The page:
LEAD 2022: Enriching Experiences for Women in Hematology & Oncology

OncologyONCOLOGY Vol 36, Issue 11
Volume 36
Issue 11
Pages: 644

In her Letter to the Readers, co-editor-in-chief of the journal ONCOLOGY Julie M. Vose, MD, MBA, reviews developments from the fourth annual LEAD Conference for women in hematology and oncology.

The fourth annual LEAD Conference for women in hematology/oncology was held October 7 and 8, 2022. LEAD stands for Leadership, Empowerment, and Development. Unlike conferences that usually center on diseases or therapies, this one focuses on career building, self-realization, and learning from the career paths of other women in the hematology/oncology field.

As in past years, the conference began with professional vignettes of how female physicians from different professional fields navigated to where they are today. This included physicians and other health care professionals from academia, private practice, and industry discussing the personal and professional interactions that took them on their individual roads to success. We all learn from our own successes and errors as well as those of others. Additional sessions on the first day focused on negotiation skills, with a team exercise on negotiation for salary and resources. It is sometimes recognized that women do not negotiate as often or as successfully as men in the business world. Gaining skills in these areas was the goal of this session.

Another major session was on leadership by Enneagram type. The participants answered many multiple-choice questions about how they would deal with specific situations. This allowed each attendee to get information and insight into their personality style. The Enneagram Institute’s system is based on people understanding their own motivations and personalities, to help each individual understand their leadership style, foster self-awareness, and inspire impactful changes. Leadership types 1 through 9 were discussed, including tips on how to be more successful within core motivations and what to avoid. The first day concluded with an inclusion panel and a discussion of gender dynamics within organizations. Sessions on the second day included coaching and support models as well as a panel discussion with past female presidents of the American Society of Clinical Oncology, American Society of Hematology, and American Association of Cancer Research, who all offered advice on various leadership topics.

Why is this type of conference needed for women in hematology/oncology? One reason is that several studies have now demonstrated large differences in salaries and other benefits for female physicians compared with male physicians.1,2 For instance, a recent study evaluated publicly available data for full-time employed academic physicians in the United States from 2019 to 2020.1 Starting salary, salary in year 10 of employment, annual salary growth rate, and overall earning potential in the first 10 years of employment were estimated for each gender by subspecialty. In this large study, women had lower starting salaries in 42 of 45 (93%) subspecialties—including hematology/oncology—as well as year 10 salaries in 43 of 45 (96%) subspecialties. A commonly cited explanation for these salary differences is that women do not negotiate as frequently or as successfully as men.3 In addition, women who do try to negotiate are often penalized disproportionately.4 Better business and negotiation skills as taught in this course may help to overcome some of these differences. With 45% of first-year hematology/oncology fellows being women in 2021, systems to ensure equality are more important than ever.5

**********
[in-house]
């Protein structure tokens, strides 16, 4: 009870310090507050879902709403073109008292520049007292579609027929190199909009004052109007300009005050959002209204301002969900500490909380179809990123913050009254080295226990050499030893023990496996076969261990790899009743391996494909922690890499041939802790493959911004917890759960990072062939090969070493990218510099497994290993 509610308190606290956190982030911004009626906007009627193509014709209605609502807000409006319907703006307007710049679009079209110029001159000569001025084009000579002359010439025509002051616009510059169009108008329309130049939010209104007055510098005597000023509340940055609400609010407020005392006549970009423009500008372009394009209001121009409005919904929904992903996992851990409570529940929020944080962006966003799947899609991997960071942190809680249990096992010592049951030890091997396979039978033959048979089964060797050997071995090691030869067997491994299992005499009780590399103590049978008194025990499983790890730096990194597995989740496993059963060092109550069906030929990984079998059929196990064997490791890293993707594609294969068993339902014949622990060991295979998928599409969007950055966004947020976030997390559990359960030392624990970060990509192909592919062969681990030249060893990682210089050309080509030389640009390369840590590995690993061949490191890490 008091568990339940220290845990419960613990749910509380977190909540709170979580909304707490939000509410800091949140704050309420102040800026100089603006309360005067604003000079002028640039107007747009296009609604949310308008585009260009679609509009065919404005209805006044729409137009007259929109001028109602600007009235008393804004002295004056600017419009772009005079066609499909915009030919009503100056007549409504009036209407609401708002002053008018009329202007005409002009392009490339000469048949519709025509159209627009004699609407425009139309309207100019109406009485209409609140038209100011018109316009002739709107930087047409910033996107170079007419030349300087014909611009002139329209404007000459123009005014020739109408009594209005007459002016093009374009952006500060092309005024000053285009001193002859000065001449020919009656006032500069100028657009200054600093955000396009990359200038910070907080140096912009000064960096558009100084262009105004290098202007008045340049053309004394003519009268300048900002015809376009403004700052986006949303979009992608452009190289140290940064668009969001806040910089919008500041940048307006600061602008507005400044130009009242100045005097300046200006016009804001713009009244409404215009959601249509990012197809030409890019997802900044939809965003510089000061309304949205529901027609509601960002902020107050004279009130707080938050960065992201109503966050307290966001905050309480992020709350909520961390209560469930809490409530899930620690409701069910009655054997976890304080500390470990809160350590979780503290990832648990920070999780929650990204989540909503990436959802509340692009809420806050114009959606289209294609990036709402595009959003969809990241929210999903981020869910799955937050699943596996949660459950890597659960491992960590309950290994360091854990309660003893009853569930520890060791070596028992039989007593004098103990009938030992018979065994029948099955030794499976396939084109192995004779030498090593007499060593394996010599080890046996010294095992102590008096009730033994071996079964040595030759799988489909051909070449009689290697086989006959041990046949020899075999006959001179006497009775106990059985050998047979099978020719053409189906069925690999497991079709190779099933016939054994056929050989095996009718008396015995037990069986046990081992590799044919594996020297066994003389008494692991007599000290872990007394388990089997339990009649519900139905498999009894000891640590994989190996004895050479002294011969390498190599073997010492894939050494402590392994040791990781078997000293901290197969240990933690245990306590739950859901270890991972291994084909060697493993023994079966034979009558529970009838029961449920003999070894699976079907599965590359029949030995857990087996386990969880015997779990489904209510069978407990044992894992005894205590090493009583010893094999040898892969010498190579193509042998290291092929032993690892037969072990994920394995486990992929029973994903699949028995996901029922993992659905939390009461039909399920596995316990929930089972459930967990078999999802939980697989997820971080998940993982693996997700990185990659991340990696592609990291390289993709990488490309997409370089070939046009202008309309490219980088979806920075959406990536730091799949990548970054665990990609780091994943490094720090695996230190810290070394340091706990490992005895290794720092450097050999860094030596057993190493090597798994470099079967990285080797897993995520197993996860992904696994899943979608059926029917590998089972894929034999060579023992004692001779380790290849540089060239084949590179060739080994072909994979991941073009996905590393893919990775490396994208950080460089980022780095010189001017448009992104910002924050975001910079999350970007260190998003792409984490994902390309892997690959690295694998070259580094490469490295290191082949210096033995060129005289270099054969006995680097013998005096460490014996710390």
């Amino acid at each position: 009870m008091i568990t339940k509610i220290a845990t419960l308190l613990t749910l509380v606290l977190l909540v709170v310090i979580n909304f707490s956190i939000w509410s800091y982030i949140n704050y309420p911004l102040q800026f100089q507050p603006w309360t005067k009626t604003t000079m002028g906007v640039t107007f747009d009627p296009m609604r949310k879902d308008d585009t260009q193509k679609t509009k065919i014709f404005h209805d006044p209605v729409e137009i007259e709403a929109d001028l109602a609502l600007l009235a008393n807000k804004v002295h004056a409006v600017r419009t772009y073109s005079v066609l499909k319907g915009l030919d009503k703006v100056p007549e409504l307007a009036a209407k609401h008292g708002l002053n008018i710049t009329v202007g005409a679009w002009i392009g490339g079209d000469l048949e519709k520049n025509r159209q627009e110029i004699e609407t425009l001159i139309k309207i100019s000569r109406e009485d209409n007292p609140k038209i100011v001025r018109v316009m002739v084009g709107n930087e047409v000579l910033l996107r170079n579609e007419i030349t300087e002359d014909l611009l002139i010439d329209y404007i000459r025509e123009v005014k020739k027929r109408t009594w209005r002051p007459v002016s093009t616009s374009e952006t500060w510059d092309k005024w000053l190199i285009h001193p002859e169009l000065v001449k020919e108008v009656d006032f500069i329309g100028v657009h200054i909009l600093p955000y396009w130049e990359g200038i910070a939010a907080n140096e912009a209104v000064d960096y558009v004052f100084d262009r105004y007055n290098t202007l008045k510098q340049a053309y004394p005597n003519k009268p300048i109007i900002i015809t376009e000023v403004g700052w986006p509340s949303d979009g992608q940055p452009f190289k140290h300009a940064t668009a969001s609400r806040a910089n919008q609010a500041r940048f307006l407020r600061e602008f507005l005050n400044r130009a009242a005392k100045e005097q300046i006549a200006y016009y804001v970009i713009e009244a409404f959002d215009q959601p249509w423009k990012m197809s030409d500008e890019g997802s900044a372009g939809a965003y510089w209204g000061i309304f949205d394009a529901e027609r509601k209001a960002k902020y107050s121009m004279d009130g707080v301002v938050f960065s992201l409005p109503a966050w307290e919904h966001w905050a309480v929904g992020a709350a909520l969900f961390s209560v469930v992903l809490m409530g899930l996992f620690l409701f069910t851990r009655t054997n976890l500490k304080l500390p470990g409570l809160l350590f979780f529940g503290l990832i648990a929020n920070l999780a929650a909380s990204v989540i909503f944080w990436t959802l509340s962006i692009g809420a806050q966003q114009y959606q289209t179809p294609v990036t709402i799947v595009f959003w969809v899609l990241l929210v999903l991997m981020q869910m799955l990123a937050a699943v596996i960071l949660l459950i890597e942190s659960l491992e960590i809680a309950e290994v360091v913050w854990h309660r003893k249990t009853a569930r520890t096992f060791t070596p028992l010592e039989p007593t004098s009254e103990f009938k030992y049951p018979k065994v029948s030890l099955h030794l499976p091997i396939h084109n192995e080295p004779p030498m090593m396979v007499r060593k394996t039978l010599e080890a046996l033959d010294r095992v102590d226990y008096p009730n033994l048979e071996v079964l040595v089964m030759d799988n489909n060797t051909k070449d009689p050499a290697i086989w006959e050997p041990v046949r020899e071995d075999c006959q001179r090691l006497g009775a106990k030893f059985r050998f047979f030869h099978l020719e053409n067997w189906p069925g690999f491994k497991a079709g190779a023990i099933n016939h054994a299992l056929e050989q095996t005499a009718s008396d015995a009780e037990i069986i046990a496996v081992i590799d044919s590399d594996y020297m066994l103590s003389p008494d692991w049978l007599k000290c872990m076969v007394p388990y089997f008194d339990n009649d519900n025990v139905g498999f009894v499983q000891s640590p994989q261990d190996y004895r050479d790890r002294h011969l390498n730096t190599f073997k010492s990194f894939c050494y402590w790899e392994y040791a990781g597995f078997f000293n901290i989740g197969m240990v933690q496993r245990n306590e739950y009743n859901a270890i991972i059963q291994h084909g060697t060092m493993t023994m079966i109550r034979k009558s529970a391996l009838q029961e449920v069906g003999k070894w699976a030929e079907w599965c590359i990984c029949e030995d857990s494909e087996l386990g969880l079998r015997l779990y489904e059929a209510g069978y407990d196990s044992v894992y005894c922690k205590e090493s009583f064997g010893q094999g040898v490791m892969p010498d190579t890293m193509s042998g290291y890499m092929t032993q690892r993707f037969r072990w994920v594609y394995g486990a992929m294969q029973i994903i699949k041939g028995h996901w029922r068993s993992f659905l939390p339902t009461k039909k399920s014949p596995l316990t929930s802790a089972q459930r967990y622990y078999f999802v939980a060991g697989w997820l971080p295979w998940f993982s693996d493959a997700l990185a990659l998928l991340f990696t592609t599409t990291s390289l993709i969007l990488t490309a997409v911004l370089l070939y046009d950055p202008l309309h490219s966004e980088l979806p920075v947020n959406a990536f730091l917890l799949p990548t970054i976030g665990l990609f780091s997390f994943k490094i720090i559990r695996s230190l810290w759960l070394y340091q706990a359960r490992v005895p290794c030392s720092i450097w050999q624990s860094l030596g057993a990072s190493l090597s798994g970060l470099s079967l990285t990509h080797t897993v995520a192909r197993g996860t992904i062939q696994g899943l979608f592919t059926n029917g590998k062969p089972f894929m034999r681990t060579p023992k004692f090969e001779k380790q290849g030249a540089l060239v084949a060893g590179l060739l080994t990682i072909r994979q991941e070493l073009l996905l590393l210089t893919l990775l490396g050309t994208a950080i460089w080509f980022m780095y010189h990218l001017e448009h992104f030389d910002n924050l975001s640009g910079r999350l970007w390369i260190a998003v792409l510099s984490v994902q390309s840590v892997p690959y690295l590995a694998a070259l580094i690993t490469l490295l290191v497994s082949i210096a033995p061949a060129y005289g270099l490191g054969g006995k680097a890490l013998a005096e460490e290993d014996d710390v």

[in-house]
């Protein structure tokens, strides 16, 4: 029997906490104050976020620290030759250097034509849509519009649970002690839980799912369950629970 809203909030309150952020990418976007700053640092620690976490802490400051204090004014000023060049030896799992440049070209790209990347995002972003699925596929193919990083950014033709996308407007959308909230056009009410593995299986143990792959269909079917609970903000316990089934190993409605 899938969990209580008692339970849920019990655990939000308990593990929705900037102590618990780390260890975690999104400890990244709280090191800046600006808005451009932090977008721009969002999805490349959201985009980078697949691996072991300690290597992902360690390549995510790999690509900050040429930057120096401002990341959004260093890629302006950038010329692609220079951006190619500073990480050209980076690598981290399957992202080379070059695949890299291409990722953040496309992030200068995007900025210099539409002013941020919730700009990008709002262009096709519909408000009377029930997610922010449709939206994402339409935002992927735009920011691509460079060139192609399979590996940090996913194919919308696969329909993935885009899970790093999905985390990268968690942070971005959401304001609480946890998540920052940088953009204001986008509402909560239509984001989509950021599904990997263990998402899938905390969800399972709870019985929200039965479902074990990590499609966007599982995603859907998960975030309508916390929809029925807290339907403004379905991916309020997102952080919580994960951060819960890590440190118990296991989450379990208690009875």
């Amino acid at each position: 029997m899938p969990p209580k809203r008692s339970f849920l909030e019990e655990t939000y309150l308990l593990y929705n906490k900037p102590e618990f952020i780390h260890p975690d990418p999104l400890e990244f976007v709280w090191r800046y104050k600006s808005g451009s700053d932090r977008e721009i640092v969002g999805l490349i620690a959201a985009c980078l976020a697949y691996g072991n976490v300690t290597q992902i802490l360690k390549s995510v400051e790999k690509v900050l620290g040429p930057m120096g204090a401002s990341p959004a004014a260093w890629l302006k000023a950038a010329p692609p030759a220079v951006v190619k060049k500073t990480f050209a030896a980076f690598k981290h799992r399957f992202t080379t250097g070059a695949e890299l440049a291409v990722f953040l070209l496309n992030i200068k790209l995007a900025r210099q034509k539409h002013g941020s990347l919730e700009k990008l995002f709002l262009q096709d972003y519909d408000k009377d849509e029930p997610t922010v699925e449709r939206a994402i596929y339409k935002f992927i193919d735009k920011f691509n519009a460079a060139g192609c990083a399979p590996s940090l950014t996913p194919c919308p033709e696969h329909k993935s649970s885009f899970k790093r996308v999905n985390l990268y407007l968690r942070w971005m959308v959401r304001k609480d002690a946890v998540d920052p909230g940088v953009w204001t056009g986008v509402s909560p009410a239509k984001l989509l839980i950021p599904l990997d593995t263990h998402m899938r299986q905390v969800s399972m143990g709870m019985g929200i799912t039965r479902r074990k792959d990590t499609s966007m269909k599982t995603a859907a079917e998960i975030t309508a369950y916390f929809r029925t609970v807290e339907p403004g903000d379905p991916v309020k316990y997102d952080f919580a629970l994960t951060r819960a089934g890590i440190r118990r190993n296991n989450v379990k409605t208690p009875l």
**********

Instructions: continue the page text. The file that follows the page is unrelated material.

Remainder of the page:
As one of the co-chairs for the LEAD meeting, I hope that our hard work of educating the leaders of tomorrow was successful—and especially hope that someday, soon, such gender-based bias in all aspects of medicine does not exist.


  1. Catenaccio E, Rochlin JM, Simon HK. Addressing gender-based disparities in earning potential in academic medicine. JAMA Netw Open. 2022;5(2):e220067. doi:10.1001/jamanetworkopen.2022.0067
  2. Jena AB, Olenski AR, Blumenthal DM. Sex differences in physician salary in US public medical schools. JAMA Intern Med. 2016;176(9):1294-1304. doi:10.1001/jamainternmed.2016.3284
  3. Fischer LH, Bajaj AK. Learning how to ask: women and negotiation. Plast Reconstr Surg. 2017;139(3):753-758. doi:10.1097/PRS.0000000000003063
  4. Bowles HR, Babcock L, Lai L. Social incentives for gender differences in the propensity to initiate negotiations: sometimes it does hurt to ask. Organiz Behav Hum Decision Processes. 2007;103(1):84-103. doi:10.1016/j.obhdp.2006.09.001
  5. Home page. American Board of Internal Medicine. Accessed October 20, 2022. https://bit.ly/3gcmRcn
Related Videos
Advocacy groups such as Cancer Support Community and the Leukemia & Lymphoma Society may help support patients with CML undergoing treatment.
Data from the REVEAL study affirm elevated white blood cell counts and higher variant allele frequency as risk factors for progression in polycythemia vera.
Additional analyses of patient-reported outcomes and MRD status in the QuANTUM-First trial are also ongoing, says Harry P. Erba, MD, PhD.
Investigators must continue to explore the space for lisocabtagene maraleucel in mantle cell lymphoma, according to Manali Kamdar, MD.
Those with CML should discuss adverse effects such as nausea or fatigue with their providers to help optimize their quality of life during treatment.
Patients with CML can become an active part of their treatment plan by discussing any questions that come to mind with their providers.
Jorge E. Cortes, MD, emphasizes proper communication between patients with chronic myeloid leukemia and their providers during the treatment course.
Dietary interventions or other medications may help mitigate diarrhea in patients who undergo therapy for chronic myeloid leukemia.
Related Content